PZ Myers continued to misrepresent Wells, has finally stopped
PZ has finally stopped claiming that Wells misrepresented Ballard and I don't like to beat a dead horse, but I do want to set the record straight. Also, PZ and his supporters never admitted that Wells was misrepresented but they just moved on (PZ's latest post on Wells is here}.
After it was pointed out that PZ misrepresented Wells' book by ignoring the text on pages 30-31, PZ tried to defend himself by falsely claiming that pages 30-31 also misrepresented Ballard:
I'm afraid my quote [of the call-out of page 35] was accurate. Wells did distort the quote to suit his ends. He quotes Ballard elsewhere in the article [pages 30-31], too, but it's more of the same: he's trying to twist Ballard's words into some kind of refutation of the facts, to lie about what a distinguished dead (and therefore unable to rebut him) biologist had to say about the similarities of embryos. The point of Ballard's paper was to argue for the diversity of gastrulation mechanisms, but right there in the paper, in the paragraph above the one Wells' selectively quoted, he affirms that "the pharyngula stage…is remarkably uniform throughout the subphylum." -- from Pharyngula blog.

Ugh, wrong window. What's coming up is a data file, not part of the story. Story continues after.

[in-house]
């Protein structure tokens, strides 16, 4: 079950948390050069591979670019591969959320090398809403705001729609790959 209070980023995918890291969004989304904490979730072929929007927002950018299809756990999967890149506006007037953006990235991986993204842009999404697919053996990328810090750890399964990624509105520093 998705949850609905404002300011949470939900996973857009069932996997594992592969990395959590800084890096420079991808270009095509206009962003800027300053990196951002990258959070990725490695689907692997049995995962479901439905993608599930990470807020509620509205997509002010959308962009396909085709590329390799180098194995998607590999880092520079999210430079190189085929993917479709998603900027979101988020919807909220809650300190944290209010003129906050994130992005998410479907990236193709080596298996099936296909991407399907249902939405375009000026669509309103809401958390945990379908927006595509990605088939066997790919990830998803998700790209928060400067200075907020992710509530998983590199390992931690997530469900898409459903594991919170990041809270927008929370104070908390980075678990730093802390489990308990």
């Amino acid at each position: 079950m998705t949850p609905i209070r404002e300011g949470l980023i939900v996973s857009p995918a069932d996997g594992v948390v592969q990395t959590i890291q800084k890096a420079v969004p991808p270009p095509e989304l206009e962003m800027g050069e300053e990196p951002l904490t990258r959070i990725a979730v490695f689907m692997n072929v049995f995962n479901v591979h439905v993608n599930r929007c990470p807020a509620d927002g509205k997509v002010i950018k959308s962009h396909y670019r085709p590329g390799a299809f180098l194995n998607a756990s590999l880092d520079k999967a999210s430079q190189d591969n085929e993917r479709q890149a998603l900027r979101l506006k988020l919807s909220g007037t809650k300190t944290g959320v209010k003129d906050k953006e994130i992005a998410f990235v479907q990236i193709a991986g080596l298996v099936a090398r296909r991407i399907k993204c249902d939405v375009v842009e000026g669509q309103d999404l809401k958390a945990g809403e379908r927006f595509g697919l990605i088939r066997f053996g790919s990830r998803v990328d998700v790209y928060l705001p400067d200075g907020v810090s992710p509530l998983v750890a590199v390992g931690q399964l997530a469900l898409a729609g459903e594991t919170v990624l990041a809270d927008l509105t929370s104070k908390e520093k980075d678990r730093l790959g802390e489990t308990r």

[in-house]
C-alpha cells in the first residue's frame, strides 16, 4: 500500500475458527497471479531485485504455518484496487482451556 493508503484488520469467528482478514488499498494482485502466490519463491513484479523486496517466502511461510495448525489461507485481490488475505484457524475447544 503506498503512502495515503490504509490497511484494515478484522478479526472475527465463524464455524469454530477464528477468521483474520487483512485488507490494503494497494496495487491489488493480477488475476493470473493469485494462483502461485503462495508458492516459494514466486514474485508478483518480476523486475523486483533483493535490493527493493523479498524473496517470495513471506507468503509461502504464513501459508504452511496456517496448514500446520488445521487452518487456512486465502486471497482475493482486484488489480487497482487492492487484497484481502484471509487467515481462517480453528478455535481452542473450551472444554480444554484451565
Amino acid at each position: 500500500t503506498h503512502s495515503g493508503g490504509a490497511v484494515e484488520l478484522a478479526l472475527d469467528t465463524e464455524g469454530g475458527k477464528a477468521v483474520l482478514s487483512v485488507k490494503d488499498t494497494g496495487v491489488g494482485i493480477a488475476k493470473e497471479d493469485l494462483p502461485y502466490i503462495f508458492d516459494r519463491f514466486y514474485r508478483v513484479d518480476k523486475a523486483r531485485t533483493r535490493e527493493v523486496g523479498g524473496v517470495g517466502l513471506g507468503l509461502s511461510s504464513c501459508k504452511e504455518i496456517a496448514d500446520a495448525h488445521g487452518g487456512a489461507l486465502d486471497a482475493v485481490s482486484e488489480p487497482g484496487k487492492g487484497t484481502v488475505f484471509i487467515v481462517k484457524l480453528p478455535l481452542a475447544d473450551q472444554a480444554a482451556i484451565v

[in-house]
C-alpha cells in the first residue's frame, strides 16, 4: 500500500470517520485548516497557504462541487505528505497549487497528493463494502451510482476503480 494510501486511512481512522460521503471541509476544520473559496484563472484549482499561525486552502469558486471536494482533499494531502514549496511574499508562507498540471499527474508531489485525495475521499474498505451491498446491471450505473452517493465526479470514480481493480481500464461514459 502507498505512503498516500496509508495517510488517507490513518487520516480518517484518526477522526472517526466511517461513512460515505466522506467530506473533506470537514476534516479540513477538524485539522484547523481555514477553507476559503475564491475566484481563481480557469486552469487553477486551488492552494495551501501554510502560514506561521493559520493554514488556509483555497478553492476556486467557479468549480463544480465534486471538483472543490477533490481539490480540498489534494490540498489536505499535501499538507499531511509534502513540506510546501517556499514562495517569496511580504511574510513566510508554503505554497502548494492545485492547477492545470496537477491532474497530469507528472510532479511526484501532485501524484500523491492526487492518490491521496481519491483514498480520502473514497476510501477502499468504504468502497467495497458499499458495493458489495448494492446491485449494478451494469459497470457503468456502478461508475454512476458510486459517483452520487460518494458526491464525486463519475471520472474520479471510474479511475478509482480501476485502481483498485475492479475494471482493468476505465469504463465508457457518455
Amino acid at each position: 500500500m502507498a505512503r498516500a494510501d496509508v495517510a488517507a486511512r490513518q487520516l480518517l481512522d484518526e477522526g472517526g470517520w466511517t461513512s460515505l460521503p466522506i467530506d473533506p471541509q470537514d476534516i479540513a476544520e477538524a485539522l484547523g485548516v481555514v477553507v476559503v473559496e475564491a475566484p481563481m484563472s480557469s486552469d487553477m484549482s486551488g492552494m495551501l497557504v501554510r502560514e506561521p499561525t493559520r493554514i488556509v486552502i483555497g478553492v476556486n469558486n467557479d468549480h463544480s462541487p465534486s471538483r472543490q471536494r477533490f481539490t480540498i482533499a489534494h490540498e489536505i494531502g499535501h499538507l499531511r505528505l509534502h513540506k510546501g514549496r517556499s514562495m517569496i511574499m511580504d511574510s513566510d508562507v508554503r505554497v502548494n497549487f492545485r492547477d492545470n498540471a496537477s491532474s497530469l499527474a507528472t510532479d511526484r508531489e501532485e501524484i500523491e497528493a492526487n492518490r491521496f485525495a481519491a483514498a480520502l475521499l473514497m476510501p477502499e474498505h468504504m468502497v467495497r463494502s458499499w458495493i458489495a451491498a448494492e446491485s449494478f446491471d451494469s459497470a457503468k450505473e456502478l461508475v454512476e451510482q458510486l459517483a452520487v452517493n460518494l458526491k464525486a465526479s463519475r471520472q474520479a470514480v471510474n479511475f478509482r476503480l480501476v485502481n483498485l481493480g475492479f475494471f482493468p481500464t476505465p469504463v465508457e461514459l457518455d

PZ's above claim that Wells' discussion on pages 30-31 ignores the similarity of vertebrate embryos at the pharyngula stage is false. Here is what Wells said on page 31 --
So vertebrate embryos start out looking very different, then they become somewhat similar midway through development (though not as similar as Haeckel made them out to be) before diverging again. Embryologists call this pattern the "developmental hourglass." (Figure 4) (my emphasis)
-- from image of page 31 posted on the Pharyngula blog.
The statement that "they become somewhat similar midway through development" is of course a reference to the pharyngula stages. All Wells did was substitute the words "somewhat similar" for Ballard's "remarkably uniform." This is not a serious misrepresentation of Ballard. And Tim McGrew has pointed out that another publication of Ballard supports Wells' statement that the vertebrate embryos are only "somewhat similar" at the pharyngula stage:
Some of these actual pharyngulas have a tailfin and some do not. Those which are tetrapods have lung buds, the fish pharyngulas lack them. They all have a liver, to mention an organ at random, but the livers of fishes, birds and mammals are interestingly different in detail even at the pharyngula stage. Arteries can be compared easily but there is little uniformity in the veins. Most conspicuously, the circumstances and needs for respiration, nutrition, and excretion at this stage have been met by a good many structures of a temporary nature, aptly referred to as scaffolding tissues, which are in bold contrast in the different classes of vertebrates. -- – from William Ballard, Comparative Anatomy and Embryology (Ronald Press, 1964), p. 69
-- from comment in thread following this blog article (I tried to create a direct link to the comment but it didn't work, and no date is given but only the time, 6:13 PM. It is one of the last comments in the thread).
Labels: PZ Myers